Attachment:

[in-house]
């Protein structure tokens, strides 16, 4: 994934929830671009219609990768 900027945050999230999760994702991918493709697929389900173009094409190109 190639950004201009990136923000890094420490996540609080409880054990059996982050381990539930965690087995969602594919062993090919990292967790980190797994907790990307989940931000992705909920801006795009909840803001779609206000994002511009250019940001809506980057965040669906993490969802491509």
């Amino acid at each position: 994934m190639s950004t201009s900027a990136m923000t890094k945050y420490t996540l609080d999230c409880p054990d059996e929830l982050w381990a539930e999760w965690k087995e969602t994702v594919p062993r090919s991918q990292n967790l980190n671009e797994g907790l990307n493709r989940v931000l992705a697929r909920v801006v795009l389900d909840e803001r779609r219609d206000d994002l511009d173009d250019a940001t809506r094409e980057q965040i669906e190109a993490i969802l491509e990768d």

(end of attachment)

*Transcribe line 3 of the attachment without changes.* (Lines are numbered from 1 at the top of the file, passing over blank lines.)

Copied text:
């Amino acid at each position: 994934m190639s950004t201009s900027a990136m923000t890094k945050y420490t996540l609080d999230c409880p054990d059996e929830l982050w381990a539930e999760w965690k087995e969602t994702v594919p062993r090919s991918q990292n967790l980190n671009e797994g907790l990307n493709r989940v931000l992705a697929r909920v801006v795009l389900d909840e803001r779609r219609d206000d994002l511009d173009d250019a940001t809506r094409e980057q965040i669906e190109a993490i969802l491509e990768d």